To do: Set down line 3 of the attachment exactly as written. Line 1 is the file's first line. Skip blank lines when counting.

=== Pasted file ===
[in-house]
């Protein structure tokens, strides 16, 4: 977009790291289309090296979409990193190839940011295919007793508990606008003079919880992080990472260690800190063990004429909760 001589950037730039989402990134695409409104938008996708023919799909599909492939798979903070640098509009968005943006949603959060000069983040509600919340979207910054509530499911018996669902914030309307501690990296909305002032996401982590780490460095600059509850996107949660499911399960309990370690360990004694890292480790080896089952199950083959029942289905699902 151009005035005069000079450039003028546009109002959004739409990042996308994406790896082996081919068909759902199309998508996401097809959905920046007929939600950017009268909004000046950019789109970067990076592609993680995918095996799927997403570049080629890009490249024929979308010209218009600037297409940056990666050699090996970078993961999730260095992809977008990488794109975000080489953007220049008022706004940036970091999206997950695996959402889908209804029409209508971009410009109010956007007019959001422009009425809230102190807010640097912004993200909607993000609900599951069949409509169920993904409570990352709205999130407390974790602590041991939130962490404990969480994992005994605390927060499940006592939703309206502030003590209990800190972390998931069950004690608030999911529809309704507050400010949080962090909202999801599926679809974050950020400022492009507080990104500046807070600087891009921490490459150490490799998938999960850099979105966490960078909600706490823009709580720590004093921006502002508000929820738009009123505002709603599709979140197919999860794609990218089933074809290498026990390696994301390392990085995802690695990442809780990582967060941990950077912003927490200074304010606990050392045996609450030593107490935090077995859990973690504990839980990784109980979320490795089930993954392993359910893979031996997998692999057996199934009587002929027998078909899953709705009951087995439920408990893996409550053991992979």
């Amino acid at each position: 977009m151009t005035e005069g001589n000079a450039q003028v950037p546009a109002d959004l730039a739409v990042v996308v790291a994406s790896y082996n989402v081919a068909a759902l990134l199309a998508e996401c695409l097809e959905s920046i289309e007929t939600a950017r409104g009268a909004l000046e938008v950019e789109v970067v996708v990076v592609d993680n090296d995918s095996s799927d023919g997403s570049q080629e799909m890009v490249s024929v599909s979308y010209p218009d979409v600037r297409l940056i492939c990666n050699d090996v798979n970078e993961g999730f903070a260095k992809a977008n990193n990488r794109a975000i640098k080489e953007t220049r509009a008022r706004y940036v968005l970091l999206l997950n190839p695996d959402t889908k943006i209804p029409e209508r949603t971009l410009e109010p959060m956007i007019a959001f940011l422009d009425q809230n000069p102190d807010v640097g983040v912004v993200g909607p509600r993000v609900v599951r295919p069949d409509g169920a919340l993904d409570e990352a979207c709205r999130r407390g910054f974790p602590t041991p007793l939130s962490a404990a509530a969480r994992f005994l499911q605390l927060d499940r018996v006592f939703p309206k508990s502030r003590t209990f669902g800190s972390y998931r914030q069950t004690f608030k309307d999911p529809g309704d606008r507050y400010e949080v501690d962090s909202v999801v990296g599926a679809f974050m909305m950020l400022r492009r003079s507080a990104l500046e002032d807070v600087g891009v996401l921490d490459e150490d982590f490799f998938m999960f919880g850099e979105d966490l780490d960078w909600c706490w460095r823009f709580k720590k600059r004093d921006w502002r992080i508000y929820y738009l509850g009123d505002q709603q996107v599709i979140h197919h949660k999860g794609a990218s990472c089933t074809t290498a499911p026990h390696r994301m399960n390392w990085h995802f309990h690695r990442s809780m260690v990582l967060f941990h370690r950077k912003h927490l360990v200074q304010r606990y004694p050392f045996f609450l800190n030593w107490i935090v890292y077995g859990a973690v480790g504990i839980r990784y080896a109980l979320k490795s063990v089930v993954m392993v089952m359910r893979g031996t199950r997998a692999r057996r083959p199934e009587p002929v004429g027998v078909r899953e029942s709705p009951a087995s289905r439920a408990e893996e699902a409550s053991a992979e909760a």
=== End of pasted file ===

């Amino acid at each position: 977009m151009t005035e005069g001589n000079a450039q003028v950037p546009a109002d959004l730039a739409v990042v996308v790291a994406s790896y082996n989402v081919a068909a759902l990134l199309a998508e996401c695409l097809e959905s920046i289309e007929t939600a950017r409104g009268a909004l000046e938008v950019e789109v970067v996708v990076v592609d993680n090296d995918s095996s799927d023919g997403s570049q080629e799909m890009v490249s024929v599909s979308y010209p218009d979409v600037r297409l940056i492939c990666n050699d090996v798979n970078e993961g999730f903070a260095k992809a977008n990193n990488r794109a975000i640098k080489e953007t220049r509009a008022r706004y940036v968005l970091l999206l997950n190839p695996d959402t889908k943006i209804p029409e209508r949603t971009l410009e109010p959060m956007i007019a959001f940011l422009d009425q809230n000069p102190d807010v640097g983040v912004v993200g909607p509600r993000v609900v599951r295919p069949d409509g169920a919340l993904d409570e990352a979207c709205r999130r407390g910054f974790p602590t041991p007793l939130s962490a404990a509530a969480r994992f005994l499911q605390l927060d499940r018996v006592f939703p309206k508990s502030r003590t209990f669902g800190s972390y998931r914030q069950t004690f608030k309307d999911p529809g309704d606008r507050y400010e949080v501690d962090s909202v999801v990296g599926a679809f974050m909305m950020l400022r492009r003079s507080a990104l500046e002032d807070v600087g891009v996401l921490d490459e150490d982590f490799f998938m999960f919880g850099e979105d966490l780490d960078w909600c706490w460095r823009f709580k720590k600059r004093d921006w502002r992080i508000y929820y738009l509850g009123d505002q709603q996107v599709i979140h197919h949660k999860g794609a990218s990472c089933t074809t290498a499911p026990h390696r994301m399960n390392w990085h995802f309990h690695r990442s809780m260690v990582l967060f941990h370690r950077k912003h927490l360990v200074q304010r606990y004694p050392f045996f609450l800190n030593w107490i935090v890292y077995g859990a973690v480790g504990i839980r990784y080896a109980l979320k490795s063990v089930v993954m392993v089952m359910r893979g031996t199950r997998a692999r057996r083959p199934e009587p002929v004429g027998v078909r899953e029942s709705p009951a087995s289905r439920a408990e893996e699902a409550s053991a992979e909760a």